Protecting Fisheries in the High Arctic
International Waters of the Central Arctic Ocean
Northern policy solutions provide models for action in the Central Arctic Ocean. For example, the U.S. recently closed its Arctic waters to commercial fishing until scientific research can assess the rapidly evolving environment. Canada currently is drafting its own fisheries plan for the adjoining Beaufort Sea to respond to the possibility of industrial fishing.
Russia and the U.S. faced a comparable problem in the 1980s when fishing by other countries in the nearby international waters of the Bering Sea “Donut Hole” severely depleted pollock stocks. Russia and the U.S. persuaded other countries to sign the Central Bering Sea Pollock Agreement that closed this area to fishing until scientific data and management measures could ensure a sustainable fishery. Unfortunately, the damage was done and the area remains closed to fishing today.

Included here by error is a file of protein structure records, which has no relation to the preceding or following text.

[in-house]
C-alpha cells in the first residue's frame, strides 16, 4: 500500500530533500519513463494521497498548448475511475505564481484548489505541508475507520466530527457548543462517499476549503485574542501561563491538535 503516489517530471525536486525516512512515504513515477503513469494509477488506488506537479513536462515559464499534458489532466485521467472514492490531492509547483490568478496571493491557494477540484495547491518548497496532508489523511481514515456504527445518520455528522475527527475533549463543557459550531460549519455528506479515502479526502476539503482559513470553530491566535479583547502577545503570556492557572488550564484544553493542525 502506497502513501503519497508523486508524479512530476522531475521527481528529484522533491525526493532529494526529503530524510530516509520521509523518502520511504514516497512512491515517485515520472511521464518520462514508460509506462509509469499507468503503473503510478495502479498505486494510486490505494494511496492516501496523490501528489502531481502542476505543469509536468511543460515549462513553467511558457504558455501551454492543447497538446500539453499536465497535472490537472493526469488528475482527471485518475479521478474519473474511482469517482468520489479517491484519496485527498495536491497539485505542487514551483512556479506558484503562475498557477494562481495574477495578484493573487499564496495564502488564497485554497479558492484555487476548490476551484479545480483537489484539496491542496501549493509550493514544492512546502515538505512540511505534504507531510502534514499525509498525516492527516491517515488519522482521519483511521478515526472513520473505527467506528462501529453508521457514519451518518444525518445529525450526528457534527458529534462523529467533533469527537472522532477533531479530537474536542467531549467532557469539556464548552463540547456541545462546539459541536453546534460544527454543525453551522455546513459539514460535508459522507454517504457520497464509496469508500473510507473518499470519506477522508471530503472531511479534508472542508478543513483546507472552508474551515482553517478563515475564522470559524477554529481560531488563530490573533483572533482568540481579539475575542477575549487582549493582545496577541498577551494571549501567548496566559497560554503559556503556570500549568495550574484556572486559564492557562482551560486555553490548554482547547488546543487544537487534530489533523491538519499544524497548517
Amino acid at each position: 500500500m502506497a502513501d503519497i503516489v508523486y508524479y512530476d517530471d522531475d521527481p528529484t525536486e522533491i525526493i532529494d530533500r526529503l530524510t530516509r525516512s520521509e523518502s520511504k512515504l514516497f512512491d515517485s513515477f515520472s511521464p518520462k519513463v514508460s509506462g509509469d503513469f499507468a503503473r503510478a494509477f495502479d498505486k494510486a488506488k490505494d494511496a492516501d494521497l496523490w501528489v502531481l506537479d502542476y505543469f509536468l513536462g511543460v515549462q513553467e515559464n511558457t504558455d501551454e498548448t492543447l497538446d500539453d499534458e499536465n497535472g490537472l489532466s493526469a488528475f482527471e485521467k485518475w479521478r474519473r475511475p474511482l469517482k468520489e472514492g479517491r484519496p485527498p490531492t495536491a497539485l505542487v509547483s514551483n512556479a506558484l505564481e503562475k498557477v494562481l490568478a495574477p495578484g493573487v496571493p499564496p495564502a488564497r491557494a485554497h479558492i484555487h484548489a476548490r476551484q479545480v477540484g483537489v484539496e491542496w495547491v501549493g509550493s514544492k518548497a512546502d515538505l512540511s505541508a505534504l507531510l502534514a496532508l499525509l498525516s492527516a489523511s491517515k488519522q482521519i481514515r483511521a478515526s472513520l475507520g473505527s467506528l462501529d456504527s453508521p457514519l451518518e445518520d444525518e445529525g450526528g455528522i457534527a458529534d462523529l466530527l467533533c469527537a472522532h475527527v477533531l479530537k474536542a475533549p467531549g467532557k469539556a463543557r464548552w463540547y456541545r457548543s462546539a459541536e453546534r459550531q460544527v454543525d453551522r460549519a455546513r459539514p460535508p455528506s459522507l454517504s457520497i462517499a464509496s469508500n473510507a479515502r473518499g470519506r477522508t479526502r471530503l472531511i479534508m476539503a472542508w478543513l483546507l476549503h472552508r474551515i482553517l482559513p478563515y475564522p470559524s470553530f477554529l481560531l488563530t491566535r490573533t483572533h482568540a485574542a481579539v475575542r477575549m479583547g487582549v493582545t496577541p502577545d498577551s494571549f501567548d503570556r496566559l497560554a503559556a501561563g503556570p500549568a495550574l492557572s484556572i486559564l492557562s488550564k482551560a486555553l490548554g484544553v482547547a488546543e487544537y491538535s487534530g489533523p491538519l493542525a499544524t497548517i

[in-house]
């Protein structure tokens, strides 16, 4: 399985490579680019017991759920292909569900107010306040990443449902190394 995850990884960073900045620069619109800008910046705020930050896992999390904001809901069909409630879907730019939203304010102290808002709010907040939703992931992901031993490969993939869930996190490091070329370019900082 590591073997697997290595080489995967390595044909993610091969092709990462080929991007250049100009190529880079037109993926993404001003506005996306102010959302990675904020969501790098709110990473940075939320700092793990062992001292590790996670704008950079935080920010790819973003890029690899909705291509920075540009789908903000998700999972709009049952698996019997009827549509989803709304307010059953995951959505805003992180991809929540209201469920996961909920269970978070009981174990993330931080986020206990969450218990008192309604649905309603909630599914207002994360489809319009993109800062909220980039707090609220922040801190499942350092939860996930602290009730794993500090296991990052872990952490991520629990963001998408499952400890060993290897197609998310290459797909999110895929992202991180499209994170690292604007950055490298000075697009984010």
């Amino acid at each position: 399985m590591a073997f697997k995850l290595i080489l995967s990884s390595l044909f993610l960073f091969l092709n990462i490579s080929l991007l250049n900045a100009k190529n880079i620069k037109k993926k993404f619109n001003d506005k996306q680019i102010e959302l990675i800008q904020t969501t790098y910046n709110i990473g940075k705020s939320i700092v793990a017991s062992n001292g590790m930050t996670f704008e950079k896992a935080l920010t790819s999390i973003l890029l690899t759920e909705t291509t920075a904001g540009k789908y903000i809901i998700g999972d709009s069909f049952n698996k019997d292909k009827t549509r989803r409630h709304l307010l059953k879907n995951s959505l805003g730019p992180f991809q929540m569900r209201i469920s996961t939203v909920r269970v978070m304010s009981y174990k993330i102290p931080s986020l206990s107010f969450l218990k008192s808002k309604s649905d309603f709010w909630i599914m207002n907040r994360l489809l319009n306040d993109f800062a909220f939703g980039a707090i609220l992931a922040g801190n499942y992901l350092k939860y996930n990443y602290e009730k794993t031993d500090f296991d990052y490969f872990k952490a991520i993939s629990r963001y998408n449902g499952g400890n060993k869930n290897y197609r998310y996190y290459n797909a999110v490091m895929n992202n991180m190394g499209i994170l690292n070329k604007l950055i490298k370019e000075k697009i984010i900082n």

The Central Arctic Ocean is surrounded by the waters of five countries: the United States, Russia, Norway, Greenland (Denmark) and Canada.
In March 2014, officials from the five countries forged a consensus on the need to adopt a new international accord to prevent commercial fishing in the Central Arctic Ocean until adequate scientific research can be done and management measures are in place. They pledged to issue a Ministerial Declaration in 2014 as well as to convene a meeting of interested Arctic and non-Arctic countries to discuss the new measures.
The International Waters of the Central Arctic Ocean